You are here

Arlington Resort Hotel and Spa (Arlington Hotel)

-A A +A
1927, Mann and Stern. 239 Central Ave.
  • (Photograph by Robert S. Salzar)
  • (Photograph by Robert S. Salzar)

The Mediterranean-styled Arlington Hotel is the grandest building in Hot Springs and the third hotel to bear the storied name. It replaced the second Arlington that burned in 1923. Occupying a prominent location at the intersection of two major streets and anchoring the northern end of Bathhouse Row, the hotel’s V-shaped massing fits its triangular site. At the base of the V the building’s facade rises eleven stories, is recessed between the seven-story wings that angle back behind it, and is given additional prominence by twin towers with domes. The hotel’s principal entrance is fronted by a massive two-story stucco-covered portico trimmed with colored tile and preceded by a grandiose flight of steps. Arcaded loggias extend along the wings. The Arlington has hosted the famous and infamous, ranging from Rudolph Valentino to Al Capone, who was known to rent out an entire upper floor.

Writing Credits

Cyrus A. Sutherland with Gregory Herman, Claudia Shannon, Jean Sizemore Jeannie M. Whayne and Contributors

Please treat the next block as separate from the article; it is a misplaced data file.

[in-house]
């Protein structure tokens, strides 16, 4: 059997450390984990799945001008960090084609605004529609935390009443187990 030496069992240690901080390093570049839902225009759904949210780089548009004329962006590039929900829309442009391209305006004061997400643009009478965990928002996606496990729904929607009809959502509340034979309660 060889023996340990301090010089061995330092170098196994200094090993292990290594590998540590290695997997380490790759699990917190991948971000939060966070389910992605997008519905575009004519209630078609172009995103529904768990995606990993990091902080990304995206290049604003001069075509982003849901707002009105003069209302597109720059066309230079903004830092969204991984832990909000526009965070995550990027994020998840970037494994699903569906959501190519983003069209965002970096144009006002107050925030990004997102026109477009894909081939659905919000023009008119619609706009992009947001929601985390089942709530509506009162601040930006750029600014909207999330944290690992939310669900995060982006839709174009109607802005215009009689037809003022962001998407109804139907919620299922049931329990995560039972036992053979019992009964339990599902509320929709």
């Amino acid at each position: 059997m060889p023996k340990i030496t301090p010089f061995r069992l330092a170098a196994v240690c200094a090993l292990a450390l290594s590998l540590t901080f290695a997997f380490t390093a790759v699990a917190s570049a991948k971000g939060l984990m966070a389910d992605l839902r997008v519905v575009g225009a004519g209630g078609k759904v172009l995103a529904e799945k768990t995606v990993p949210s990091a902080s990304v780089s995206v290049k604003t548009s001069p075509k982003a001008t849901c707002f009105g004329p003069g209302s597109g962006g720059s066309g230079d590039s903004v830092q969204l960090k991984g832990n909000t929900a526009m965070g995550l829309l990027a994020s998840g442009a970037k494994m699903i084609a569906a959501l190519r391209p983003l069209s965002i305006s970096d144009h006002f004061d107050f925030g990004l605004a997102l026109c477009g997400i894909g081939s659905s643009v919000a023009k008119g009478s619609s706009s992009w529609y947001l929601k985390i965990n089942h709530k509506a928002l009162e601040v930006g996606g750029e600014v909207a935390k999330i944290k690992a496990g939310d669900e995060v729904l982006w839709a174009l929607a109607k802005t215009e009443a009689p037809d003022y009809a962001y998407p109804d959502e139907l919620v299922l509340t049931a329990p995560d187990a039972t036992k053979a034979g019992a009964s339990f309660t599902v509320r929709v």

What's Nearby


Cyrus A. Sutherland with Gregory Herman, Claudia Shannon, Jean Sizemore Jeannie M. Whayne and Contributors, "Arlington Resort Hotel and Spa (Arlington Hotel)", [Hot Springs, Arkansas], SAH Archipedia, eds. Gabrielle Esperdy and Karen Kingsley, Charlottesville: UVaP, 2012—,

Print Source

Cover: Buildings of Arkansas

Buildings of Arkansas, Cyrus A. Sutherland and contributors. Charlottesville: University of Virginia Press, 2018, 165-165.

If SAH Archipedia has been useful to you, please consider supporting it.

SAH Archipedia tells the story of the United States through its buildings, landscapes, and cities. This freely available resource empowers the public with authoritative knowledge that deepens their understanding and appreciation of the built environment. But the Society of Architectural Historians, which created SAH Archipedia with University of Virginia Press, needs your support to maintain the high-caliber research, writing, photography, cartography, editing, design, and programming that make SAH Archipedia a trusted online resource available to all who value the history of place, heritage tourism, and learning.